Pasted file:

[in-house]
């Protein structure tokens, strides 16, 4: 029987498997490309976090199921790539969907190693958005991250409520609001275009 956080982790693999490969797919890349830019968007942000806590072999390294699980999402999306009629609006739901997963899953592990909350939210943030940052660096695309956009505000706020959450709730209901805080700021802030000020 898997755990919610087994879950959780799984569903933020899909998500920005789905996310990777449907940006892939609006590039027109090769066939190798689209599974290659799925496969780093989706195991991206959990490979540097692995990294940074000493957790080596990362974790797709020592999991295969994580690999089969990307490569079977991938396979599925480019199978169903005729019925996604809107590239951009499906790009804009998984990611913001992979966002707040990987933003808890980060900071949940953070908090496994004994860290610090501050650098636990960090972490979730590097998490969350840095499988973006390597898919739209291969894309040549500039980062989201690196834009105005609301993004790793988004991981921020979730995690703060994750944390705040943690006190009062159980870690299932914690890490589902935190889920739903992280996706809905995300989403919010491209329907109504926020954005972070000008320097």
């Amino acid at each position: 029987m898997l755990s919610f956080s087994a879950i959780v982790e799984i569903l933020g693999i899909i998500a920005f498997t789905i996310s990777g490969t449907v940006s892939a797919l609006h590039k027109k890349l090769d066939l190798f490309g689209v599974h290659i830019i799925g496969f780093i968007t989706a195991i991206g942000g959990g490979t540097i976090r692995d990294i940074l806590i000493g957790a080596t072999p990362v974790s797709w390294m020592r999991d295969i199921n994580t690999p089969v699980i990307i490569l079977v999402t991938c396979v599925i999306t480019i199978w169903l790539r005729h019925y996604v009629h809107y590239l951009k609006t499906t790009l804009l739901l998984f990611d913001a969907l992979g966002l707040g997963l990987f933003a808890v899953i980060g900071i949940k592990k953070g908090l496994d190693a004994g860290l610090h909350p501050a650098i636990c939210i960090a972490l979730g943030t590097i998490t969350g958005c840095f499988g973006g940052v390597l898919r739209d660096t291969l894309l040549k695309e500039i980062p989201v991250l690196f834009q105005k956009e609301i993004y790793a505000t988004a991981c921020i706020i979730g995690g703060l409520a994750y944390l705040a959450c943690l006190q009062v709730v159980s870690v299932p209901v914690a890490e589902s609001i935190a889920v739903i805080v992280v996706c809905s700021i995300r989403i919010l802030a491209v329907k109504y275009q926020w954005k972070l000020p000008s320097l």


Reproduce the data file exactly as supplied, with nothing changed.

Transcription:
[in-house]
């Protein structure tokens, strides 16, 4: 029987498997490309976090199921790539969907190693958005991250409520609001275009 956080982790693999490969797919890349830019968007942000806590072999390294699980999402999306009629609006739901997963899953592990909350939210943030940052660096695309956009505000706020959450709730209901805080700021802030000020 898997755990919610087994879950959780799984569903933020899909998500920005789905996310990777449907940006892939609006590039027109090769066939190798689209599974290659799925496969780093989706195991991206959990490979540097692995990294940074000493957790080596990362974790797709020592999991295969994580690999089969990307490569079977991938396979599925480019199978169903005729019925996604809107590239951009499906790009804009998984990611913001992979966002707040990987933003808890980060900071949940953070908090496994004994860290610090501050650098636990960090972490979730590097998490969350840095499988973006390597898919739209291969894309040549500039980062989201690196834009105005609301993004790793988004991981921020979730995690703060994750944390705040943690006190009062159980870690299932914690890490589902935190889920739903992280996706809905995300989403919010491209329907109504926020954005972070000008320097």
């Amino acid at each position: 029987m898997l755990s919610f956080s087994a879950i959780v982790e799984i569903l933020g693999i899909i998500a920005f498997t789905i996310s990777g490969t449907v940006s892939a797919l609006h590039k027109k890349l090769d066939l190798f490309g689209v599974h290659i830019i799925g496969f780093i968007t989706a195991i991206g942000g959990g490979t540097i976090r692995d990294i940074l806590i000493g957790a080596t072999p990362v974790s797709w390294m020592r999991d295969i199921n994580t690999p089969v699980i990307i490569l079977v999402t991938c396979v599925i999306t480019i199978w169903l790539r005729h019925y996604v009629h809107y590239l951009k609006t499906t790009l804009l739901l998984f990611d913001a969907l992979g966002l707040g997963l990987f933003a808890v899953i980060g900071i949940k592990k953070g908090l496994d190693a004994g860290l610090h909350p501050a650098i636990c939210i960090a972490l979730g943030t590097i998490t969350g958005c840095f499988g973006g940052v390597l898919r739209d660096t291969l894309l040549k695309e500039i980062p989201v991250l690196f834009q105005k956009e609301i993004y790793a505000t988004a991981c921020i706020i979730g995690g703060l409520a994750y944390l705040a959450c943690l006190q009062v709730v159980s870690v299932p209901v914690a890490e589902s609001i935190a889920v739903i805080v992280v996706c809905s700021i995300r989403i919010l802030a491209v329907k109504y275009q926020w954005k972070l000020p000008s320097l």